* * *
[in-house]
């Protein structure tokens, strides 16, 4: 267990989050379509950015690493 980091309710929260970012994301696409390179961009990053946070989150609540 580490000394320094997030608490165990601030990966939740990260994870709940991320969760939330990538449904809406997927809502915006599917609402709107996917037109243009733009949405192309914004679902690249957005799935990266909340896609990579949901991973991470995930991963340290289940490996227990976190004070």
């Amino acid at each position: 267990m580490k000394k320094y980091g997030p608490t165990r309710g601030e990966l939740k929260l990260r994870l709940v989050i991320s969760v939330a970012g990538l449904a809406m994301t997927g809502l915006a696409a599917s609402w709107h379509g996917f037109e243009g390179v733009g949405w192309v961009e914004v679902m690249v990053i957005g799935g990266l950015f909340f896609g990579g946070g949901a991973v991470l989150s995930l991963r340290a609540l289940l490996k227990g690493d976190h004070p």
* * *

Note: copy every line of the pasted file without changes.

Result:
[in-house]
């Protein structure tokens, strides 16, 4: 267990989050379509950015690493 980091309710929260970012994301696409390179961009990053946070989150609540 580490000394320094997030608490165990601030990966939740990260994870709940991320969760939330990538449904809406997927809502915006599917609402709107996917037109243009733009949405192309914004679902690249957005799935990266909340896609990579949901991973991470995930991963340290289940490996227990976190004070």
């Amino acid at each position: 267990m580490k000394k320094y980091g997030p608490t165990r309710g601030e990966l939740k929260l990260r994870l709940v989050i991320s969760v939330a970012g990538l449904a809406m994301t997927g809502l915006a696409a599917s609402w709107h379509g996917f037109e243009g390179v733009g949405w192309v961009e914004v679902m690249v990053i957005g799935g990266l950015f909340f896609g990579g946070g949901a991973v991470l989150s995930l991963r340290a609540l289940l490996k227990g690493d976190h004070p």